The U.S. Space Force officially launched its first rocket on Thursday, delivering a highly advanced communications satellite to orbit.
The United Launch Alliance Atlas V rocket launched from Cape Canaveral Air Force Station in Florida and carried the sixth Advanced Extremely High Frequency (AEHF-6) satellite, Space.com reported.
— ULA (@ulalaunch) March 26, 2020
The final Lockheed Martin-built satellite in the AEHF constellation will help with communications between the U.S. leadership and deployed military forces.
If you could stand next to mighty Atlas at liftoff…
FULL VIDEO – https://t.co/Z1yC8J5t1S
STORY – https://t.co/AjO1PamAvQ
— AmericaSpace (@AmericaSpace) March 27, 2020
The launch was originally scheduled for March 13, but it was pushed back after an off-nominal valve reading occurred before the launch.
The hardware in question was removed and the launch rescheduled, according to Space.com.
Despite #COVID19, we’re READY to launch #AEHF6—our 1st Nat’l Security Space launch for the @SpaceForceDoD. Check out the official USSF seal on the #AtlasV at Cape Canaveral AFS. Proud of the great teamwork w/our mission partners @ulalaunch @LockheedMartin @AF_SMC @45thSpaceWing! pic.twitter.com/ZYS6jHHfdU
— Gen. Jay Raymond (@SpaceForceCSO) March 26, 2020
Space Force Commander Gen. Jay Raymond congratulated the team on a successful launch in a Thursday tweet.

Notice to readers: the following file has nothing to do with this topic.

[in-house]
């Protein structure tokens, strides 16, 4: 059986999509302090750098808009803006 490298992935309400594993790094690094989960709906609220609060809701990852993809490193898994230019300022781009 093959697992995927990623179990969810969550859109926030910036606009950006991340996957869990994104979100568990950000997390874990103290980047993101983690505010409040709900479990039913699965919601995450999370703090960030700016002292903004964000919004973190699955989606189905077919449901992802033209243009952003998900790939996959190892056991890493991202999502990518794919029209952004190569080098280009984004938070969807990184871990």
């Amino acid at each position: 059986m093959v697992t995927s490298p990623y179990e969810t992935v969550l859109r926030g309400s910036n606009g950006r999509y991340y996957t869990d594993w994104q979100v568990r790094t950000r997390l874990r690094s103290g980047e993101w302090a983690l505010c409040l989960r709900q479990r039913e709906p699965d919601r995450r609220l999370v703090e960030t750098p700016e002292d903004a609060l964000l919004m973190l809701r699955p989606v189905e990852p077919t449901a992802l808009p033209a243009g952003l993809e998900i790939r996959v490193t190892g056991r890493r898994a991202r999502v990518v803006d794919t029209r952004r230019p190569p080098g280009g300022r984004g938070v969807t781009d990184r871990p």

“Congrats @ulalaunch on today’s successful launch of #AEHF6 — our 1st USSF Nat’l Security Space Launch!” he tweeted.
“On behalf of the @SpaceForceDoD & joint warfighters who depend on protected SATCOM…THANK YOU!”
All military commanders have been directed by the Pentagon to continue crucial missions during the COVID-19 pandemic while ensuring the health and safety of their teams, 45th Space Wing Commander Brig. Gen. Doug Schiess told reporters on Tuesday.
“The Department of Defense’s priority is to continue the mission, so we’ll continue the mission,” Schiess said.
“I can’t see it happening where they would say, ‘Stop doing that.’ We may do more testing, more temperature testing, or something like that, but I think we have to have a significant population within the operations folks to be sick to have a situation where it would impact our launches.”
The launch teams have taken extra precautions by reducing staff to essential personnel and spreading work stations farther apart.
Public viewing areas near the Cape Canaveral Air Force Station were also closed due to the pandemic.
Instead of deploying soldiers in space, the new military branch operating under the Department of the Air Force will focus on national security and protecting U.S. assets in space.
This article appeared originally on The Western Journal.